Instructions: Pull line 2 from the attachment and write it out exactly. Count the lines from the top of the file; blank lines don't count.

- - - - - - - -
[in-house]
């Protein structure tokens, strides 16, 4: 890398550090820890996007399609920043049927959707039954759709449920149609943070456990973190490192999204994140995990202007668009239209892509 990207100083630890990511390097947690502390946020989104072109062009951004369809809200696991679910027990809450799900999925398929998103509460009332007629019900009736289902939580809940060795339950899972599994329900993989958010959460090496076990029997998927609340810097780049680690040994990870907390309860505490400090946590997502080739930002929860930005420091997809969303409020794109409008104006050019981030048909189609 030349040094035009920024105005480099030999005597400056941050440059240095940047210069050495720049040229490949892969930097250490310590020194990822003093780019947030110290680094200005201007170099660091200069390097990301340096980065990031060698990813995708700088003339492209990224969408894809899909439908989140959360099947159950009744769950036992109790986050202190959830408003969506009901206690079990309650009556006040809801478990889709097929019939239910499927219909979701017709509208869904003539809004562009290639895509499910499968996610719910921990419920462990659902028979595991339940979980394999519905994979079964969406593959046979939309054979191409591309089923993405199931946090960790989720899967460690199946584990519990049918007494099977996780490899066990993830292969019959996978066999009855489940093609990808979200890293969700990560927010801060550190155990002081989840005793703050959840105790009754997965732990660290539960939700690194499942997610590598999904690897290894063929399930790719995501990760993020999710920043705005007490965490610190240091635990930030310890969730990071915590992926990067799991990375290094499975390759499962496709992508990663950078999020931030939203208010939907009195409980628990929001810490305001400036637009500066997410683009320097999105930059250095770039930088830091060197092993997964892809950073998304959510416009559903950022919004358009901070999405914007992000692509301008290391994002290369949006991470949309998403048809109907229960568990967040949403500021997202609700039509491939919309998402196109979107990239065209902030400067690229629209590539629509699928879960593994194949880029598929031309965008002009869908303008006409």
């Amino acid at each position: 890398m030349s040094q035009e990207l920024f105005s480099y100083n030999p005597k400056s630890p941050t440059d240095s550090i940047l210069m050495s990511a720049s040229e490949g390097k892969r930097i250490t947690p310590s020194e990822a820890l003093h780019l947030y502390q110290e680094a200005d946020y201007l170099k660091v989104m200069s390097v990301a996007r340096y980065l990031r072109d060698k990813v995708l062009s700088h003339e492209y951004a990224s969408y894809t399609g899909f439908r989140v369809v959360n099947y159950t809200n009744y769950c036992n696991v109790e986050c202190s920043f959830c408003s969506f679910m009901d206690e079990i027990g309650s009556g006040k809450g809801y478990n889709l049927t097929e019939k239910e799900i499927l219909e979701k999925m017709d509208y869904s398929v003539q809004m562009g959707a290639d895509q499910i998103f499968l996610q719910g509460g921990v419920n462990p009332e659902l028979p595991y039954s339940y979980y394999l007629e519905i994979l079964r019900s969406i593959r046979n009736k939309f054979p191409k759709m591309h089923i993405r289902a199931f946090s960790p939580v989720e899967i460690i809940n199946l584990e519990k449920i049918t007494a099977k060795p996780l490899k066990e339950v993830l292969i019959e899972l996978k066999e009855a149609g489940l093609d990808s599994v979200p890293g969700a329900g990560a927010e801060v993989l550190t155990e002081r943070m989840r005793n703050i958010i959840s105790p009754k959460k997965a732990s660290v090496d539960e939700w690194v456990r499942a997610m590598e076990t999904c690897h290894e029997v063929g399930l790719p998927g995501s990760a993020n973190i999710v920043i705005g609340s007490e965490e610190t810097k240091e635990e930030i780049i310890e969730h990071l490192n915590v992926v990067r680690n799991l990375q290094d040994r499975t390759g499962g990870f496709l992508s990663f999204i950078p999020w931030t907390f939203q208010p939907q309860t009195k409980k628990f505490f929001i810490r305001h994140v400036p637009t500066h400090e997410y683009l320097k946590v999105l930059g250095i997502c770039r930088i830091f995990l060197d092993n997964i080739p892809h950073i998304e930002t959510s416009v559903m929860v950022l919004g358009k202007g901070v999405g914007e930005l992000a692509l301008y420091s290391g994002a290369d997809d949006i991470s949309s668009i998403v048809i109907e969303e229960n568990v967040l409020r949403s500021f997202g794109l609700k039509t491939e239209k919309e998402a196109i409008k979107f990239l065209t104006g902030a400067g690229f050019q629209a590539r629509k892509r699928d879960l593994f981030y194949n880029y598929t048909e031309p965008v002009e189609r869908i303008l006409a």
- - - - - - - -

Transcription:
């Protein structure tokens, strides 16, 4: 890398550090820890996007399609920043049927959707039954759709449920149609943070456990973190490192999204994140995990202007668009239209892509 990207100083630890990511390097947690502390946020989104072109062009951004369809809200696991679910027990809450799900999925398929998103509460009332007629019900009736289902939580809940060795339950899972599994329900993989958010959460090496076990029997998927609340810097780049680690040994990870907390309860505490400090946590997502080739930002929860930005420091997809969303409020794109409008104006050019981030048909189609 030349040094035009920024105005480099030999005597400056941050440059240095940047210069050495720049040229490949892969930097250490310590020194990822003093780019947030110290680094200005201007170099660091200069390097990301340096980065990031060698990813995708700088003339492209990224969408894809899909439908989140959360099947159950009744769950036992109790986050202190959830408003969506009901206690079990309650009556006040809801478990889709097929019939239910499927219909979701017709509208869904003539809004562009290639895509499910499968996610719910921990419920462990659902028979595991339940979980394999519905994979079964969406593959046979939309054979191409591309089923993405199931946090960790989720899967460690199946584990519990049918007494099977996780490899066990993830292969019959996978066999009855489940093609990808979200890293969700990560927010801060550190155990002081989840005793703050959840105790009754997965732990660290539960939700690194499942997610590598999904690897290894063929399930790719995501990760993020999710920043705005007490965490610190240091635990930030310890969730990071915590992926990067799991990375290094499975390759499962496709992508990663950078999020931030939203208010939907009195409980628990929001810490305001400036637009500066997410683009320097999105930059250095770039930088830091060197092993997964892809950073998304959510416009559903950022919004358009901070999405914007992000692509301008290391994002290369949006991470949309998403048809109907229960568990967040949403500021997202609700039509491939919309998402196109979107990239065209902030400067690229629209590539629509699928879960593994194949880029598929031309965008002009869908303008006409």